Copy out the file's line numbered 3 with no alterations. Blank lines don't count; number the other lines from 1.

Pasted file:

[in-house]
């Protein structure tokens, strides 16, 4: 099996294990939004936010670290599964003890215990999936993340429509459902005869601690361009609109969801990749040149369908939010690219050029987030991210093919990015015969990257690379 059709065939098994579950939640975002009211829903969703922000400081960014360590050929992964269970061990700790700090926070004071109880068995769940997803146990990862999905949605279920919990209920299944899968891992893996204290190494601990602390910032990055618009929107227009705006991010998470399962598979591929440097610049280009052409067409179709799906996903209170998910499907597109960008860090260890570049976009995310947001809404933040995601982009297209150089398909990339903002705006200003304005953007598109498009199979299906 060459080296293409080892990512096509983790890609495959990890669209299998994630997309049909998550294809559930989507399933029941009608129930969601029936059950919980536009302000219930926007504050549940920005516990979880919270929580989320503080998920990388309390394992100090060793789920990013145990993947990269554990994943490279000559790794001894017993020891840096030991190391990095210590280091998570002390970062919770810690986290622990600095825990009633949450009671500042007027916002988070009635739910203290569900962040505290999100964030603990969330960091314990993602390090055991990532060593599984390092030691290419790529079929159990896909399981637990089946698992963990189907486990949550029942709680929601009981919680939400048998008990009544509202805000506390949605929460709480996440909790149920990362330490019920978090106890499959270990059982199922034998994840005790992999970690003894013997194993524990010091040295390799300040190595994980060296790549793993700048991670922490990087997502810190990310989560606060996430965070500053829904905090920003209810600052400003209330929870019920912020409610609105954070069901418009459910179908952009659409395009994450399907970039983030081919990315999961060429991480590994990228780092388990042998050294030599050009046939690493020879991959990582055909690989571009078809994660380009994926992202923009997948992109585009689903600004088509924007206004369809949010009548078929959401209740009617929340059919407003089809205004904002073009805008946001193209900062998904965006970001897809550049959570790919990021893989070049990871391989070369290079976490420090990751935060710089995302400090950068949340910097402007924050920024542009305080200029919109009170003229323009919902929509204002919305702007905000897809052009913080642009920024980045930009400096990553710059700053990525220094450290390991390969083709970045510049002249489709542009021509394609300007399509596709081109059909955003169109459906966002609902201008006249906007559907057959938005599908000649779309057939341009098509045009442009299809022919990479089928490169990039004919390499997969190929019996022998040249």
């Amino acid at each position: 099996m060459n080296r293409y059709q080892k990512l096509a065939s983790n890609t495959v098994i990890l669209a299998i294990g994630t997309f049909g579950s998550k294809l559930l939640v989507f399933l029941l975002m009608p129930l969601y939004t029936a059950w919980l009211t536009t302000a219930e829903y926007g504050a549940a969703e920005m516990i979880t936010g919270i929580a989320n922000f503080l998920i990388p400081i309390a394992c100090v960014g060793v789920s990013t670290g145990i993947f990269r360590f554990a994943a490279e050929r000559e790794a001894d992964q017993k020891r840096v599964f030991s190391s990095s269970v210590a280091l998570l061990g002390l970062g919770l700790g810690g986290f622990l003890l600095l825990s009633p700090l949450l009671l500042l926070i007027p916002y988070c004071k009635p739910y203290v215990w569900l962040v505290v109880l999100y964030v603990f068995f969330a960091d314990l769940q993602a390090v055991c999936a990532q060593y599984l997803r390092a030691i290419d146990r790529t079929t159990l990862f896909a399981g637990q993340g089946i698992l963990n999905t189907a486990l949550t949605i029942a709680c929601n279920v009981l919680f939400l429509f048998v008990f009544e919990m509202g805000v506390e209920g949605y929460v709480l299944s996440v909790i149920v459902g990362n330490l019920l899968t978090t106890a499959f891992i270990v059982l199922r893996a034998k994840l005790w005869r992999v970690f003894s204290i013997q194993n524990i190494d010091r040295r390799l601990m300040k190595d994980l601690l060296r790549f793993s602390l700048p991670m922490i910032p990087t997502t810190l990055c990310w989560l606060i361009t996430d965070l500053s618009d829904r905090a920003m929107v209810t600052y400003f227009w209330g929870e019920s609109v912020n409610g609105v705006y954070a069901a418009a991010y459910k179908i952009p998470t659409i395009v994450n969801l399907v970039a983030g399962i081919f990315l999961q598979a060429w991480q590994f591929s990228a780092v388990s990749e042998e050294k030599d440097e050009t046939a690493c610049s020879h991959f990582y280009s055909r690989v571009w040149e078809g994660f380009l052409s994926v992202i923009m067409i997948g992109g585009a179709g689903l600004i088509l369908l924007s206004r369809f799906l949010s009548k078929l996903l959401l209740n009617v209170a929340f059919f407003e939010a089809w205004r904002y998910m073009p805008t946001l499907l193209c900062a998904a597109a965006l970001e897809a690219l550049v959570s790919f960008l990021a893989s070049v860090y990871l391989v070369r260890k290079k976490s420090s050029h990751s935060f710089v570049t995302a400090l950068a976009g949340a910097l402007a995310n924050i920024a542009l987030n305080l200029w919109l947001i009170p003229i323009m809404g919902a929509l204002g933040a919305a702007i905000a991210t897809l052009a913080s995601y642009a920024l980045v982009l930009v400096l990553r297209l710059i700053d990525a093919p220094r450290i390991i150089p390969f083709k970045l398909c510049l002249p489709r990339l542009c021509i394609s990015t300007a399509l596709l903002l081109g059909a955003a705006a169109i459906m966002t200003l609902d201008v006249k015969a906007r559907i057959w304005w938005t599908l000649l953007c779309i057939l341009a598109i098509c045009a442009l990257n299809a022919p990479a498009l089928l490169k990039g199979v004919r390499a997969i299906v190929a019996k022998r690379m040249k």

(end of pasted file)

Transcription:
């Amino acid at each position: 099996m060459n080296r293409y059709q080892k990512l096509a065939s983790n890609t495959v098994i990890l669209a299998i294990g994630t997309f049909g579950s998550k294809l559930l939640v989507f399933l029941l975002m009608p129930l969601y939004t029936a059950w919980l009211t536009t302000a219930e829903y926007g504050a549940a969703e920005m516990i979880t936010g919270i929580a989320n922000f503080l998920i990388p400081i309390a394992c100090v960014g060793v789920s990013t670290g145990i993947f990269r360590f554990a994943a490279e050929r000559e790794a001894d992964q017993k020891r840096v599964f030991s190391s990095s269970v210590a280091l998570l061990g002390l970062g919770l700790g810690g986290f622990l003890l600095l825990s009633p700090l949450l009671l500042l926070i007027p916002y988070c004071k009635p739910y203290v215990w569900l962040v505290v109880l999100y964030v603990f068995f969330a960091d314990l769940q993602a390090v055991c999936a990532q060593y599984l997803r390092a030691i290419d146990r790529t079929t159990l990862f896909a399981g637990q993340g089946i698992l963990n999905t189907a486990l949550t949605i029942a709680c929601n279920v009981l919680f939400l429509f048998v008990f009544e919990m509202g805000v506390e209920g949605y929460v709480l299944s996440v909790i149920v459902g990362n330490l019920l899968t978090t106890a499959f891992i270990v059982l199922r893996a034998k994840l005790w005869r992999v970690f003894s204290i013997q194993n524990i190494d010091r040295r390799l601990m300040k190595d994980l601690l060296r790549f793993s602390l700048p991670m922490i910032p990087t997502t810190l990055c990310w989560l606060i361009t996430d965070l500053s618009d829904r905090a920003m929107v209810t600052y400003f227009w209330g929870e019920s609109v912020n409610g609105v705006y954070a069901a418009a991010y459910k179908i952009p998470t659409i395009v994450n969801l399907v970039a983030g399962i081919f990315l999961q598979a060429w991480q590994f591929s990228a780092v388990s990749e042998e050294k030599d440097e050009t046939a690493c610049s020879h991959f990582y280009s055909r690989v571009w040149e078809g994660f380009l052409s994926v992202i923009m067409i997948g992109g585009a179709g689903l600004i088509l369908l924007s206004r369809f799906l949010s009548k078929l996903l959401l209740n009617v209170a929340f059919f407003e939010a089809w205004r904002y998910m073009p805008t946001l499907l193209c900062a998904a597109a965006l970001e897809a690219l550049v959570s790919f960008l990021a893989s070049v860090y990871l391989v070369r260890k290079k976490s420090s050029h990751s935060f710089v570049t995302a400090l950068a976009g949340a910097l402007a995310n924050i920024a542009l987030n305080l200029w919109l947001i009170p003229i323009m809404g919902a929509l204002g933040a919305a702007i905000a991210t897809l052009a913080s995601y642009a920024l980045v982009l930009v400096l990553r297209l710059i700053d990525a093919p220094r450290i390991i150089p390969f083709k970045l398909c510049l002249p489709r990339l542009c021509i394609s990015t300007a399509l596709l903002l081109g059909a955003a705006a169109i459906m966002t200003l609902d201008v006249k015969a906007r559907i057959w304005w938005t599908l000649l953007c779309i057939l341009a598109i098509c045009a442009l990257n299809a022919p990479a498009l089928l490169k990039g199979v004919r390499a997969i299906v190929a019996k022998r690379m040249k």